.9999... equals 1?

  • 123 Replies
  • 18976 Views
Re: .9999... equals 1?
« Reply #60 on: March 10, 2007, 03:48:47 PM »
So what is the conclusion to this thread? Has everyone agreed as to what 0.9r is equal to?

*

Dioptimus Drime

  • 4531
  • Meep.
Re: .9999... equals 1?
« Reply #61 on: March 10, 2007, 05:00:36 PM »
So what is the conclusion to this thread? Has everyone agreed as to what 0.9r is equal to?
.999... = 1. It was concluded that before the thread even started, just ignorant, stubborn people chose to disagree.


~D-Draw

*

beast

  • 2997
Re: .9999... equals 1?
« Reply #62 on: March 10, 2007, 05:31:28 PM »
Really, you are all missing it entirely. Your minds are so narrowed upon human mathematics that you don't see actual reality. Mathematics are numbers and paper, that represent reality approximately.

This is a mathematical question.  The mathematics shows that 1 is exactly equal to 0.9 recurring.  There are a number of mathematical proofs that have been presented.  A mathematical proof is a fact within the formal system of mathematics.  Your argument about reality is stupid.  How often, in "reality," do you have to deal with equations including the number 0.9 recurring?  The thing about mathematical proofs is that you can't deny them with reason, you have to mathematically prove that they are incorrect.  In this case, that is impossible.

Quote
We are not infinite creatures, therefore our mathematics are not infinite; though in some equations we use symbols to represent infinite quantities. These infinite quantities are not actually truly usable in exact math, they would result in no solution in any formula that used them. But, to humans, such a difference does not matter. An infinitely small difference is the same as no difference, to us. We have margins which anything that falls into them is "exact" to us, though technically just approximately exact.

This is completely false.  Parts of mathematics would not exist without the concept of infinity.  The problem is that you don't understand infinity, or maths.  What is your training in maths?  What level have you studied?  Maths is exact and it's not a case of there being differences so small that the don't matter, rather, if you understand the maths, you'll see that there really is absolutely no difference at all.

Quote
In mathematics, the 0.999... is expressed as 1 because the difference makes no difference. 0.0...1 has no effect on humanity, as it is infinitely small and an infinitely small difference always falls within our margin of error.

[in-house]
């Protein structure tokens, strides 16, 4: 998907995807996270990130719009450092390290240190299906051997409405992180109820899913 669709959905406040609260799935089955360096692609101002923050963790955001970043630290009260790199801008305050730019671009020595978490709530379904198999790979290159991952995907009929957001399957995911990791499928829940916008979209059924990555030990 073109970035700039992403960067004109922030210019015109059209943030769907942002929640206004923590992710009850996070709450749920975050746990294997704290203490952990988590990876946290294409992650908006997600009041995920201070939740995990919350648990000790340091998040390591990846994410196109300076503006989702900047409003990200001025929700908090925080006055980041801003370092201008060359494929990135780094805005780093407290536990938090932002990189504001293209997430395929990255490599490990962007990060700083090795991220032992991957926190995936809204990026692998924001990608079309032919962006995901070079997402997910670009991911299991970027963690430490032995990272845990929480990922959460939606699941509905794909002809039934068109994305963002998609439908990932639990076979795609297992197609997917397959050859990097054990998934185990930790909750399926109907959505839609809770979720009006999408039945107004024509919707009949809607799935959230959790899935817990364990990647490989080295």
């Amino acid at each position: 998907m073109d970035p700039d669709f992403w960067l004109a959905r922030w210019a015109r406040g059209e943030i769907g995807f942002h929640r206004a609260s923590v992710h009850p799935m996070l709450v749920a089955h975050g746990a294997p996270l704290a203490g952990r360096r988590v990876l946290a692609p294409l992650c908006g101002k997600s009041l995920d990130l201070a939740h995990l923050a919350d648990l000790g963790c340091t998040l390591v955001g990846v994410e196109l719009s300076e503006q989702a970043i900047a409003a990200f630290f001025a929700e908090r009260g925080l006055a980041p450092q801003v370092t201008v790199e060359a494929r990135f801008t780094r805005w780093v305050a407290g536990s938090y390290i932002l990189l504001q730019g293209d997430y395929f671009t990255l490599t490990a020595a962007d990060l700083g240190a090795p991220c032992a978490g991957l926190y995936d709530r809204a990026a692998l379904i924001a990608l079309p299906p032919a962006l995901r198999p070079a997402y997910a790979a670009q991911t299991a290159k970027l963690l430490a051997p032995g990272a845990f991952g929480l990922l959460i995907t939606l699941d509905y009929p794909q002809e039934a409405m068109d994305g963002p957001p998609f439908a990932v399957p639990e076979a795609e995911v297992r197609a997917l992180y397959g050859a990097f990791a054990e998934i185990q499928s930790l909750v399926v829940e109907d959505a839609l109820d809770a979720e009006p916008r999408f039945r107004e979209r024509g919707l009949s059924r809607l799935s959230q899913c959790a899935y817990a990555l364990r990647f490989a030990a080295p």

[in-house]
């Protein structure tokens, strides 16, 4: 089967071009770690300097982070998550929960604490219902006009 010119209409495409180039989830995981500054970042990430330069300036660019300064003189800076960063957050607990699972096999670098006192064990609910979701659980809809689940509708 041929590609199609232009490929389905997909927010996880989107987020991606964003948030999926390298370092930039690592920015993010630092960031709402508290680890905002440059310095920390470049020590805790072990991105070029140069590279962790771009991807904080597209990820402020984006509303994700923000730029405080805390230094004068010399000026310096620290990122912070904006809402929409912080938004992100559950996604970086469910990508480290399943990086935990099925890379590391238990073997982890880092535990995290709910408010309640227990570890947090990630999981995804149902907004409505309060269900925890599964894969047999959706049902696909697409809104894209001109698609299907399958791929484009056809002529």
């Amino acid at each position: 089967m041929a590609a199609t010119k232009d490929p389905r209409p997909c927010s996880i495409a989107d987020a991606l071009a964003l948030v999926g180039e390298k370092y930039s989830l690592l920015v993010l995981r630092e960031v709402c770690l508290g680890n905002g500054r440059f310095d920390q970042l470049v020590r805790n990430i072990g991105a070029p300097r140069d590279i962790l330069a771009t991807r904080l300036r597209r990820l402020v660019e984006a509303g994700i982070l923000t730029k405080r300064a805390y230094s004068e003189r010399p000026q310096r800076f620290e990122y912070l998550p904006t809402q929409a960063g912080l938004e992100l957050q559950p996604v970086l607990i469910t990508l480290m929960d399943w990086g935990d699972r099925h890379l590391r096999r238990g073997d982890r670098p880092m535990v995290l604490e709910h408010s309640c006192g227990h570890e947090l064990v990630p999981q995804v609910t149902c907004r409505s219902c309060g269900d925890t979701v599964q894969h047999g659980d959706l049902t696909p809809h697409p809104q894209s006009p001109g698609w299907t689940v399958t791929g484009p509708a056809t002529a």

What are you talking about?  In mathematics 0.9r is expressed as 1 because there are mathematical proofs that demonstrate that they are the same number.  These are not approximate proofs, and they have nothing to do with the effect on humanity, but rather, are facts within the mathematical formal system.  Nobody decided that because the differences are so small it didn't matter, they demonstrated, clearly, that the numbers are absolutely equal.

Quote
This does not change reality, just our rational human use of it. Reality is infinite, but humans experience it finitely.

You keep saying this, but can you actually provide any evidence that this is actually the case?  I don't think what you're saying is a fact at all, and it is misleading to continually present it as a fact, unless you have some evidence to back it up.  What you're expressing is your evidence, based on the fact that you have had no serious mathematical training.

Quote
Our perceptions are not able to directly experience reality, but do so through filters (our minds and sensory organs) that only picks up finite portions of the infinite reality; this means that our subjective reality is finite, but does not change the actualities of reality (they are simply irrelevant to us, part of a different world entirely separate from us).

If what you're saying is correct, which you have provided no evidence to suggest is the case, how would we see things, hear things, smell things, taste things or touch things differently if we could see reality?  What is your evidence that we do not experience reality?  How is the world, in factual terms, different from how we perceive it?  If you're going to make claims about the world, please put forward evidence to show that you're not just putting forward baseless speculation.


Quote
So, to us, 0.0...1 = 0, because we are finite and such a number has no effect on anything human; it is irrelevant; but in reality, 0.0...1 does exist, and we can reason that it does exist (everything is made up of infinite infinitely small quantities).

Please give an example of 0.0...1 existing in reality.  You claim that it does, so you must have seen a place where it does exist.  Or are you just speculating and presenting your speculation as fact?

Quote
This means that 0.0...1 does not truly equal 0, just that our only use for it is as a 0. The same is for 0.999, because of the same reason; the difference is so small it makes no difference, so we take it as 1 (but in reality it is not 1, just as close as it can possibly get to being 1; which makes no difference to us).